Public comments regarding a former firing range now within Pinnacles
The National Park Service (NPS) and Pinnacles National Monument have identified and investigated the impact to the environment, park users and personnel from a historic small arms firing range that is now within the park. The former firing range is located near the east entrance of the park, on lands transferred to the NPS from BLM in January 2000 by Presidential proclamation under the Antiquities Act. Use of the area as a firing range precedes NPS management of the site. Access to the area is currently closed to the general public.
The NPS has prepared this notice of its activities regarding the former firing range to provide park users, personnel and adjacent communities the opportunity to learn about and provide feedback to the cleanup effort. The NPS has prepared a fact sheet related to the process and made it available at the park. Technical documents, including the Engineering Evaluation/Cost Analysis (EE/CA), related to the investigation of the former firing range are available for review at the Park's Bear Gulch Headquarters conference room at 5000 Highway 146.
Public comments will be collected 30 days after this notice, and responses will be provided by the NPS. All comments and responses will be documented in the Administrative Record.
Debbie Simmons of the Pinnacles National Monument may be contacted with any questions at (831) 389-4286.
Pinnacles National Park Act
Congressman Sam Farr (D-Carmel) introduced the Pinnacles National Park Act on July 31, 2009. This bill that would establish Pinnacles National Park in San Benito County. The area is currently designated as a National Monument. It would also redesignate Pinnacles Wilderness as Hain Wilderness (converting approximately 2,905 of additional park lands to federally designated Wilderness).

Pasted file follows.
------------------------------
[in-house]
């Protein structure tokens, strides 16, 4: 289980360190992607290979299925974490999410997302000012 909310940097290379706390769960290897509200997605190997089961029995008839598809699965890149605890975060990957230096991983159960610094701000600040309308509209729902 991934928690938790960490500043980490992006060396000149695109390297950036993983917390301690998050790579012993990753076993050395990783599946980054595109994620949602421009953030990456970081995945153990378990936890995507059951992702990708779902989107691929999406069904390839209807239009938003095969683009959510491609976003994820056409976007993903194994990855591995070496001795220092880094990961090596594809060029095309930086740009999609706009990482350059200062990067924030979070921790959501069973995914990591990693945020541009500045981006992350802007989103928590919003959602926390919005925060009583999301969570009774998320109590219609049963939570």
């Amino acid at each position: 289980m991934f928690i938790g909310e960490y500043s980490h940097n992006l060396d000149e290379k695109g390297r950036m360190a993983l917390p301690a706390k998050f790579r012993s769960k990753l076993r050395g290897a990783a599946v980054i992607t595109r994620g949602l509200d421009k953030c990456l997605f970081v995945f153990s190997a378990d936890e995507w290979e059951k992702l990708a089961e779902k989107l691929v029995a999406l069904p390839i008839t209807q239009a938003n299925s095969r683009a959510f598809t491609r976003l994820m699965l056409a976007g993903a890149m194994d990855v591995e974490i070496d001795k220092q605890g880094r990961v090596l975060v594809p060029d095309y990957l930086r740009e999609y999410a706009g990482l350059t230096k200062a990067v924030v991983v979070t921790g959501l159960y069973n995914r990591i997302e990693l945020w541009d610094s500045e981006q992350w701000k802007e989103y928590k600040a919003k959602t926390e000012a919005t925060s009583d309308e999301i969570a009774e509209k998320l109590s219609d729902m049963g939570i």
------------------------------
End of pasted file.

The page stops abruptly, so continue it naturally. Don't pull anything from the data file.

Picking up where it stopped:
The legislation, H.R. 3444, also allows the Interior Secretary to acquire land within the boundaries of the park as deemed necessary.
Senator Barbara Boxer (D-Ca) [Cosponsored by Dianne Feinstein (D-Ca)] introduced the Pinnacles National Park Act on September 5, 2010. This bill that would establish Pinnacles National Park in the State of California as a unit of the National Park System.
The legislation, S. 3744, also allows the Secretary of the Interior may acquire land or interests in land within the boundaries of Pinnacles National Park by purchase from a willing seller with donated or appropriated funds, donation, or exchange.
A series of Town Hall meetings were conducted by Congressman Farr.
Did You Know?
The yellow star thistle is one of many invasive (non-native) plants threatening the ecosystems of Pinnacles. Many seeds are accidentally transported into the park on shoes and gear; you can do your part to prevent the spread of these pests by cleaning shoes, socks, and gear before visiting the park.